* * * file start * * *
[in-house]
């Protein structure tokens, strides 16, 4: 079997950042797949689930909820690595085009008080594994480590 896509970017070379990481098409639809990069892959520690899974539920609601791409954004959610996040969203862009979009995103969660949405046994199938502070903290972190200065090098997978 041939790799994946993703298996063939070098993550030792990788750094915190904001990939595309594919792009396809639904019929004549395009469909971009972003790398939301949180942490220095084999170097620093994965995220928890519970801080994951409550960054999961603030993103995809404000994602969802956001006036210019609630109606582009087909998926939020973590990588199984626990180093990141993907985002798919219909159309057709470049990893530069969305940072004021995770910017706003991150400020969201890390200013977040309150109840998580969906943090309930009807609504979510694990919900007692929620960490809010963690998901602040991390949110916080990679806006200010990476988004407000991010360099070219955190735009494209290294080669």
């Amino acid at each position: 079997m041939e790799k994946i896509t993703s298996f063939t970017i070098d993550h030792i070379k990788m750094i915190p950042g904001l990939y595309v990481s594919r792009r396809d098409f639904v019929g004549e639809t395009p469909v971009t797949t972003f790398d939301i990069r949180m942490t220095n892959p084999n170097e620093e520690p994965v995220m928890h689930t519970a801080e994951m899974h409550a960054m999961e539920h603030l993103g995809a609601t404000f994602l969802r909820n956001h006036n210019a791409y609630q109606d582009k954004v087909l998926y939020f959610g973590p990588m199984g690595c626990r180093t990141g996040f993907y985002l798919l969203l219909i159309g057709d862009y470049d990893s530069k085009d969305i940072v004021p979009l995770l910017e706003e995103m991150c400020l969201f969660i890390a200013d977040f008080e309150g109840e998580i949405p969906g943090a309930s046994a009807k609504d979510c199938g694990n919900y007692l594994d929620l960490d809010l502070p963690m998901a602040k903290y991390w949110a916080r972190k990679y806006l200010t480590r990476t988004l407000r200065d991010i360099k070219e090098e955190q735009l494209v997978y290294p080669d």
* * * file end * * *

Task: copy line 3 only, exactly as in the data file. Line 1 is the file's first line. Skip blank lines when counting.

């Amino acid at each position: 079997m041939e790799k994946i896509t993703s298996f063939t970017i070098d993550h030792i070379k990788m750094i915190p950042g904001l990939y595309v990481s594919r792009r396809d098409f639904v019929g004549e639809t395009p469909v971009t797949t972003f790398d939301i990069r949180m942490t220095n892959p084999n170097e620093e520690p994965v995220m928890h689930t519970a801080e994951m899974h409550a960054m999961e539920h603030l993103g995809a609601t404000f994602l969802r909820n956001h006036n210019a791409y609630q109606d582009k954004v087909l998926y939020f959610g973590p990588m199984g690595c626990r180093t990141g996040f993907y985002l798919l969203l219909i159309g057709d862009y470049d990893s530069k085009d969305i940072v004021p979009l995770l910017e706003e995103m991150c400020l969201f969660i890390a200013d977040f008080e309150g109840e998580i949405p969906g943090a309930s046994a009807k609504d979510c199938g694990n919900y007692l594994d929620l960490d809010l502070p963690m998901a602040k903290y991390w949110a916080r972190k990679y806006l200010t480590r990476t988004l407000r200065d991010i360099k070219e090098e955190q735009l494209v997978y290294p080669d």